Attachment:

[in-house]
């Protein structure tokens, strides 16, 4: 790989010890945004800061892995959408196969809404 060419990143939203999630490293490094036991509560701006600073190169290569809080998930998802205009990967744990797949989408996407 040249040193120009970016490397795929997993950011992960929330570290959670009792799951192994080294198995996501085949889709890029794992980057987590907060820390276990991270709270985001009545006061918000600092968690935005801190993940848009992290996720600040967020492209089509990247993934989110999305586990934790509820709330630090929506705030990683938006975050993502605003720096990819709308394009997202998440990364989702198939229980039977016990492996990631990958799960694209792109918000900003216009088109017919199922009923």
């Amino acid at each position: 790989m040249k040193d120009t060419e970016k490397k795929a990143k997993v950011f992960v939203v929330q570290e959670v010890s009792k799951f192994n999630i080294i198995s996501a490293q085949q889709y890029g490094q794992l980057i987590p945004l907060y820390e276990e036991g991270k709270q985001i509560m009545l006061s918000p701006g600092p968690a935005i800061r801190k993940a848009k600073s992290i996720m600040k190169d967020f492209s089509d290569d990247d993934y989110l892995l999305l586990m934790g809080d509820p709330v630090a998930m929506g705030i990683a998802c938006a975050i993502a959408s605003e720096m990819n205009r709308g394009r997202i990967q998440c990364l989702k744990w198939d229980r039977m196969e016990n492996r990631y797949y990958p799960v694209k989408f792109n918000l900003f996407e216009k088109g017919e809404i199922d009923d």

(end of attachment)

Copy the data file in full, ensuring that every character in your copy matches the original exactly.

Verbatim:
[in-house]
């Protein structure tokens, strides 16, 4: 790989010890945004800061892995959408196969809404 060419990143939203999630490293490094036991509560701006600073190169290569809080998930998802205009990967744990797949989408996407 040249040193120009970016490397795929997993950011992960929330570290959670009792799951192994080294198995996501085949889709890029794992980057987590907060820390276990991270709270985001009545006061918000600092968690935005801190993940848009992290996720600040967020492209089509990247993934989110999305586990934790509820709330630090929506705030990683938006975050993502605003720096990819709308394009997202998440990364989702198939229980039977016990492996990631990958799960694209792109918000900003216009088109017919199922009923």
């Amino acid at each position: 790989m040249k040193d120009t060419e970016k490397k795929a990143k997993v950011f992960v939203v929330q570290e959670v010890s009792k799951f192994n999630i080294i198995s996501a490293q085949q889709y890029g490094q794992l980057i987590p945004l907060y820390e276990e036991g991270k709270q985001i509560m009545l006061s918000p701006g600092p968690a935005i800061r801190k993940a848009k600073s992290i996720m600040k190169d967020f492209s089509d290569d990247d993934y989110l892995l999305l586990m934790g809080d509820p709330v630090a998930m929506g705030i990683a998802c938006a975050i993502a959408s605003e720096m990819n205009r709308g394009r997202i990967q998440c990364l989702k744990w198939d229980r039977m196969e016990n492996r990631y797949y990958p799960v694209k989408f792109n918000l900003f996407e216009k088109g017919e809404i199922d009923d």